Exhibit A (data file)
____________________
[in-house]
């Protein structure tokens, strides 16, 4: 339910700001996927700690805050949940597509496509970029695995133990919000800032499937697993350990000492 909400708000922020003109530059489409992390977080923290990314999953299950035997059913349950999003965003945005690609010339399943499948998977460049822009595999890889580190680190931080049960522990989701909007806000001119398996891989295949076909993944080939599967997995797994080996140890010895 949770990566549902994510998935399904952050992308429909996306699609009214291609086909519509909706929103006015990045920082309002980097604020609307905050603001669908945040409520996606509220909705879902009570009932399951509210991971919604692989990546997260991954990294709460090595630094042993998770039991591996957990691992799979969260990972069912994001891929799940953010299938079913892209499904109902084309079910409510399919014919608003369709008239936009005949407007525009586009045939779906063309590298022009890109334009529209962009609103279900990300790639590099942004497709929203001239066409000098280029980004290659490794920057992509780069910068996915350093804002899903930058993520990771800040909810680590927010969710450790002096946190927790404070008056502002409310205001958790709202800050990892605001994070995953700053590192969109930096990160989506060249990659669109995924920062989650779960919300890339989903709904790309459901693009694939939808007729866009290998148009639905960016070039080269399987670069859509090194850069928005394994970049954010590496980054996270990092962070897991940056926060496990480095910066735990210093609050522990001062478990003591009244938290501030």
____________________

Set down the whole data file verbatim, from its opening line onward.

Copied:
[in-house]
């Protein structure tokens, strides 16, 4: 339910700001996927700690805050949940597509496509970029695995133990919000800032499937697993350990000492 909400708000922020003109530059489409992390977080923290990314999953299950035997059913349950999003965003945005690609010339399943499948998977460049822009595999890889580190680190931080049960522990989701909007806000001119398996891989295949076909993944080939599967997995797994080996140890010895 949770990566549902994510998935399904952050992308429909996306699609009214291609086909519509909706929103006015990045920082309002980097604020609307905050603001669908945040409520996606509220909705879902009570009932399951509210991971919604692989990546997260991954990294709460090595630094042993998770039991591996957990691992799979969260990972069912994001891929799940953010299938079913892209499904109902084309079910409510399919014919608003369709008239936009005949407007525009586009045939779906063309590298022009890109334009529209962009609103279900990300790639590099942004497709929203001239066409000098280029980004290659490794920057992509780069910068996915350093804002899903930058993520990771800040909810680590927010969710450790002096946190927790404070008056502002409310205001958790709202800050990892605001994070995953700053590192969109930096990160989506060249990659669109995924920062989650779960919300890339989903709904790309459901693009694939939808007729866009290998148009639905960016070039080269399987670069859509090194850069928005394994970049954010590496980054996270990092962070897991940056926060496990480095910066735990210093609050522990001062478990003591009244938290501030």